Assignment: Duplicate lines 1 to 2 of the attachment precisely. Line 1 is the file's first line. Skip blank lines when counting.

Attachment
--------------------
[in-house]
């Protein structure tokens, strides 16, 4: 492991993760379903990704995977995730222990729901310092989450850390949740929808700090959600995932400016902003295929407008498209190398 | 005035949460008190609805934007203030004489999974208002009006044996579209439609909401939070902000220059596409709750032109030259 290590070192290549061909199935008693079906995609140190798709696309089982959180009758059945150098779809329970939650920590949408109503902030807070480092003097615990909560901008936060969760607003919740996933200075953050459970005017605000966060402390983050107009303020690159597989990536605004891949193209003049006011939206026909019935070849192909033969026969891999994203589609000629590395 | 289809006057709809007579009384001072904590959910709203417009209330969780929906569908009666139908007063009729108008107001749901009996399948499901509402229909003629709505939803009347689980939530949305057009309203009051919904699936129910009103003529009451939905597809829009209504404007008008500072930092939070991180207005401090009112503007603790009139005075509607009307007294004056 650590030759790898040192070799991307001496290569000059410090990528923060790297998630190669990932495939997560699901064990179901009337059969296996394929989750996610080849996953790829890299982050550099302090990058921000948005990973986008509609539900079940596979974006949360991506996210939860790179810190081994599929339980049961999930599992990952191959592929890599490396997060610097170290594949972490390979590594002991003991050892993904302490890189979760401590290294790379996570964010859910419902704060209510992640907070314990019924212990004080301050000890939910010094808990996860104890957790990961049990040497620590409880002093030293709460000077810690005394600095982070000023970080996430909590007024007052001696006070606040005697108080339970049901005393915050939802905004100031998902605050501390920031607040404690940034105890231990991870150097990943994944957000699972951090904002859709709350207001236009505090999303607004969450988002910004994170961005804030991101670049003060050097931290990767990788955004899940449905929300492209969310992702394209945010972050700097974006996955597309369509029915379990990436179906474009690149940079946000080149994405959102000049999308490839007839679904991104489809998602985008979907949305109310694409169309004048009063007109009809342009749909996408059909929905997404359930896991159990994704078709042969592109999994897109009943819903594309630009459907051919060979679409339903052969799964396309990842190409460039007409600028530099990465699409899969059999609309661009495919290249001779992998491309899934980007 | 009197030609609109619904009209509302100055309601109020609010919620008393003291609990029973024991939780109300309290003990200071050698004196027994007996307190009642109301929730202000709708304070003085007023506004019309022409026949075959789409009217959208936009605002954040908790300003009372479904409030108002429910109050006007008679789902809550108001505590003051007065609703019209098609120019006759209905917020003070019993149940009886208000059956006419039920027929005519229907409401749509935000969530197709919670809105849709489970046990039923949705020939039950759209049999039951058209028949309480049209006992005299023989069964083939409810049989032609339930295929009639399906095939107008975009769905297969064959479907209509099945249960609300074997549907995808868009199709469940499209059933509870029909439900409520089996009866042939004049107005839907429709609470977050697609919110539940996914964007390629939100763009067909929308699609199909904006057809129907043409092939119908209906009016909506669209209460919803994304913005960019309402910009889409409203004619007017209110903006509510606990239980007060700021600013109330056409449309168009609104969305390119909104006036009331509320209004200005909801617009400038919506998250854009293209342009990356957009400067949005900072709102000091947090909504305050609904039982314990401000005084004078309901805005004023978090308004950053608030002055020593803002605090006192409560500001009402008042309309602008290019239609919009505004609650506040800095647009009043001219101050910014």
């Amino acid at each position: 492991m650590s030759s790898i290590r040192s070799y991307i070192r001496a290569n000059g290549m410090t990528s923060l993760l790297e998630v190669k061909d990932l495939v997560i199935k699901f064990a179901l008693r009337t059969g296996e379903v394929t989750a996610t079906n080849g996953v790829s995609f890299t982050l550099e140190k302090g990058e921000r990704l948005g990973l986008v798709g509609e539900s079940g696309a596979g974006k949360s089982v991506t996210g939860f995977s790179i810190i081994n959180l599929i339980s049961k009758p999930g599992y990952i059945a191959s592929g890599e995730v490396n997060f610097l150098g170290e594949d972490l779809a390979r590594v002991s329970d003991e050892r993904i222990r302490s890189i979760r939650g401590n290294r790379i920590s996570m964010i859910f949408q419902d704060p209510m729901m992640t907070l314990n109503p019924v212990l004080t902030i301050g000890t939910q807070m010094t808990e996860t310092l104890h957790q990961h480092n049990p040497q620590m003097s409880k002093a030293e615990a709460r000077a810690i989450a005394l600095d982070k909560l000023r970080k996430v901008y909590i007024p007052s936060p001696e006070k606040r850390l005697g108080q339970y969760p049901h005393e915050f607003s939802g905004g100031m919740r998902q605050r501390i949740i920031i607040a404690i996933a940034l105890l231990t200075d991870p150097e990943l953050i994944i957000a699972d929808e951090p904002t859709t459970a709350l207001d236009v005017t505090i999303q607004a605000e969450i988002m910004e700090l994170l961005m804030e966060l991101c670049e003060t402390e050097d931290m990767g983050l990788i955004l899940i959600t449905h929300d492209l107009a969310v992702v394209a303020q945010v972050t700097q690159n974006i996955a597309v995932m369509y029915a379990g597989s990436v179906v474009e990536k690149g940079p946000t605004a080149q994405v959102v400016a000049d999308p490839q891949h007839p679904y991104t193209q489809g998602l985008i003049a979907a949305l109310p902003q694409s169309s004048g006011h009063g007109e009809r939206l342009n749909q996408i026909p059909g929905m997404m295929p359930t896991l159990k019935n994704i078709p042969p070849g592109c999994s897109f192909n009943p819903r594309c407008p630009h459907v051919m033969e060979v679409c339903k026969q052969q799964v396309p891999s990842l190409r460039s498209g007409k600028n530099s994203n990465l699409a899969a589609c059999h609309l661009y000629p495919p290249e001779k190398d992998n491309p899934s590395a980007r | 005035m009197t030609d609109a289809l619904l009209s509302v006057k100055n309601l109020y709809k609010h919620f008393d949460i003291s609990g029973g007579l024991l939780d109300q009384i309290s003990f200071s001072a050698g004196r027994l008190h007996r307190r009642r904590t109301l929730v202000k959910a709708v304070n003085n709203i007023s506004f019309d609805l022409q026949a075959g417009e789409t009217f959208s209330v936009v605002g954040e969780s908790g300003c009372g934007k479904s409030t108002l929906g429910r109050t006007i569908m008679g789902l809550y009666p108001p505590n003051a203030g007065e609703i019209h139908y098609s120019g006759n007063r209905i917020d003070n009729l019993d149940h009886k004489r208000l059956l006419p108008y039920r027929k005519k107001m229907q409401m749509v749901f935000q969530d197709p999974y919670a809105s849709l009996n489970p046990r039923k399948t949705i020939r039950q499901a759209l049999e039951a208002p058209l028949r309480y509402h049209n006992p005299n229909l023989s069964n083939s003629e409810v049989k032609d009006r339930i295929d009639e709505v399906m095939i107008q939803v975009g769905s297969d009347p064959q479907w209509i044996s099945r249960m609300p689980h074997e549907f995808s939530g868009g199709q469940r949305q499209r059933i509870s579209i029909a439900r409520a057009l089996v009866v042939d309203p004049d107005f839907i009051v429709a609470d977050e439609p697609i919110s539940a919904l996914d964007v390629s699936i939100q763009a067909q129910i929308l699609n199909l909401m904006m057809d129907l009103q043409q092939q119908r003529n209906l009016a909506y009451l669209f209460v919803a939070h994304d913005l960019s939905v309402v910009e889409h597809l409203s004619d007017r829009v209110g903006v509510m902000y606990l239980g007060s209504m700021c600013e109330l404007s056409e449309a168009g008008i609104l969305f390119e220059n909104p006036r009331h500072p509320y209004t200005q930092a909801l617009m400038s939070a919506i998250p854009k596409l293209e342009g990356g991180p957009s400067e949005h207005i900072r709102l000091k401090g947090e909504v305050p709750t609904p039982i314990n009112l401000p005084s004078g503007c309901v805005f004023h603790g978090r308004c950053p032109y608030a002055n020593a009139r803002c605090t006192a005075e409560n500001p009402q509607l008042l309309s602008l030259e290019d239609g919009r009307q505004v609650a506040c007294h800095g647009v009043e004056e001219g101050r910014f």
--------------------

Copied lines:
[in-house]
């Protein structure tokens, strides 16, 4: 492991993760379903990704995977995730222990729901310092989450850390949740929808700090959600995932400016902003295929407008498209190398 | 005035949460008190609805934007203030004489999974208002009006044996579209439609909401939070902000220059596409709750032109030259 290590070192290549061909199935008693079906995609140190798709696309089982959180009758059945150098779809329970939650920590949408109503902030807070480092003097615990909560901008936060969760607003919740996933200075953050459970005017605000966060402390983050107009303020690159597989990536605004891949193209003049006011939206026909019935070849192909033969026969891999994203589609000629590395 | 289809006057709809007579009384001072904590959910709203417009209330969780929906569908009666139908007063009729108008107001749901009996399948499901509402229909003629709505939803009347689980939530949305057009309203009051919904699936129910009103003529009451939905597809829009209504404007008008500072930092939070991180207005401090009112503007603790009139005075509607009307007294004056 650590030759790898040192070799991307001496290569000059410090990528923060790297998630190669990932495939997560699901064990179901009337059969296996394929989750996610080849996953790829890299982050550099302090990058921000948005990973986008509609539900079940596979974006949360991506996210939860790179810190081994599929339980049961999930599992990952191959592929890599490396997060610097170290594949972490390979590594002991003991050892993904302490890189979760401590290294790379996570964010859910419902704060209510992640907070314990019924212990004080301050000890939910010094808990996860104890957790990961049990040497620590409880002093030293709460000077810690005394600095982070000023970080996430909590007024007052001696006070606040005697108080339970049901005393915050939802905004100031998902605050501390920031607040404690940034105890231990991870150097990943994944957000699972951090904002859709709350207001236009505090999303607004969450988002910004994170961005804030991101670049003060050097931290990767990788955004899940449905929300492209969310992702394209945010972050700097974006996955597309369509029915379990990436179906474009690149940079946000080149994405959102000049999308490839007839679904991104489809998602985008979907949305109310694409169309004048009063007109009809342009749909996408059909929905997404359930896991159990994704078709042969592109999994897109009943819903594309630009459907051919060979679409339903052969799964396309990842190409460039007409600028530099990465699409899969059999609309661009495919290249001779992998491309899934980007 | 009197030609609109619904009209509302100055309601109020609010919620008393003291609990029973024991939780109300309290003990200071050698004196027994007996307190009642109301929730202000709708304070003085007023506004019309022409026949075959789409009217959208936009605002954040908790300003009372479904409030108002429910109050006007008679789902809550108001505590003051007065609703019209098609120019006759209905917020003070019993149940009886208000059956006419039920027929005519229907409401749509935000969530197709919670809105849709489970046990039923949705020939039950759209049999039951058209028949309480049209006992005299023989069964083939409810049989032609339930295929009639399906095939107008975009769905297969064959479907209509099945249960609300074997549907995808868009199709469940499209059933509870029909439900409520089996009866042939004049107005839907429709609470977050697609919110539940996914964007390629939100763009067909929308699609199909904006057809129907043409092939119908209906009016909506669209209460919803994304913005960019309402910009889409409203004619007017209110903006509510606990239980007060700021600013109330056409449309168009609104969305390119909104006036009331509320209004200005909801617009400038919506998250854009293209342009990356957009400067949005900072709102000091947090909504305050609904039982314990401000005084004078309901805005004023978090308004950053608030002055020593803002605090006192409560500001009402008042309309602008290019239609919009505004609650506040800095647009009043001219101050910014």